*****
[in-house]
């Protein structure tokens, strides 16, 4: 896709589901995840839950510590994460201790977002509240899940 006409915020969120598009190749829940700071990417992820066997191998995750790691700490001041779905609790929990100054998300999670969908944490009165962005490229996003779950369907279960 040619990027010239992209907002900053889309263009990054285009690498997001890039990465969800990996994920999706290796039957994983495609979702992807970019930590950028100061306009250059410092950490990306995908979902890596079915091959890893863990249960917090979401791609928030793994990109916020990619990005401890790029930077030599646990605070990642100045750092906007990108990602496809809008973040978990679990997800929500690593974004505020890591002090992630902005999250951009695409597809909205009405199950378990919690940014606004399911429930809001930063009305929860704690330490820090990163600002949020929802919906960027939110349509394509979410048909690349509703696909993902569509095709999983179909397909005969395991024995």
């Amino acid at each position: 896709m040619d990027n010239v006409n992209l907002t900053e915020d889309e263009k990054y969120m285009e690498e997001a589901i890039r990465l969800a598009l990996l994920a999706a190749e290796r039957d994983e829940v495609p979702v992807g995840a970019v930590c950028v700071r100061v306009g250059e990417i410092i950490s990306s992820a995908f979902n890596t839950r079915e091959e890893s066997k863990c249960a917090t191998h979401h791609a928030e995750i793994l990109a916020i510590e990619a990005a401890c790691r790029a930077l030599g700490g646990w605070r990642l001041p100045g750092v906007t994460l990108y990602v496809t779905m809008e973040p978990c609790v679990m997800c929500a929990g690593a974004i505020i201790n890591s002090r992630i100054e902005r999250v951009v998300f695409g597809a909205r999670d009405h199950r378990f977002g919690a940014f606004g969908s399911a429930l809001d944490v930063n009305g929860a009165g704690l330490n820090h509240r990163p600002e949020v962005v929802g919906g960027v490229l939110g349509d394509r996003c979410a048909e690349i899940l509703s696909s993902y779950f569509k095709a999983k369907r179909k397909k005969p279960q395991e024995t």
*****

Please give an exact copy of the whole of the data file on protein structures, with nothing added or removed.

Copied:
[in-house]
């Protein structure tokens, strides 16, 4: 896709589901995840839950510590994460201790977002509240899940 006409915020969120598009190749829940700071990417992820066997191998995750790691700490001041779905609790929990100054998300999670969908944490009165962005490229996003779950369907279960 040619990027010239992209907002900053889309263009990054285009690498997001890039990465969800990996994920999706290796039957994983495609979702992807970019930590950028100061306009250059410092950490990306995908979902890596079915091959890893863990249960917090979401791609928030793994990109916020990619990005401890790029930077030599646990605070990642100045750092906007990108990602496809809008973040978990679990997800929500690593974004505020890591002090992630902005999250951009695409597809909205009405199950378990919690940014606004399911429930809001930063009305929860704690330490820090990163600002949020929802919906960027939110349509394509979410048909690349509703696909993902569509095709999983179909397909005969395991024995």
């Amino acid at each position: 896709m040619d990027n010239v006409n992209l907002t900053e915020d889309e263009k990054y969120m285009e690498e997001a589901i890039r990465l969800a598009l990996l994920a999706a190749e290796r039957d994983e829940v495609p979702v992807g995840a970019v930590c950028v700071r100061v306009g250059e990417i410092i950490s990306s992820a995908f979902n890596t839950r079915e091959e890893s066997k863990c249960a917090t191998h979401h791609a928030e995750i793994l990109a916020i510590e990619a990005a401890c790691r790029a930077l030599g700490g646990w605070r990642l001041p100045g750092v906007t994460l990108y990602v496809t779905m809008e973040p978990c609790v679990m997800c929500a929990g690593a974004i505020i201790n890591s002090r992630i100054e902005r999250v951009v998300f695409g597809a909205r999670d009405h199950r378990f977002g919690a940014f606004g969908s399911a429930l809001d944490v930063n009305g929860a009165g704690l330490n820090h509240r990163p600002e949020v962005v929802g919906g960027v490229l939110g349509d394509r996003c979410a048909e690349i899940l509703s696909s993902y779950f569509k095709a999983k369907r179909k397909k005969p279960q395991e024995t």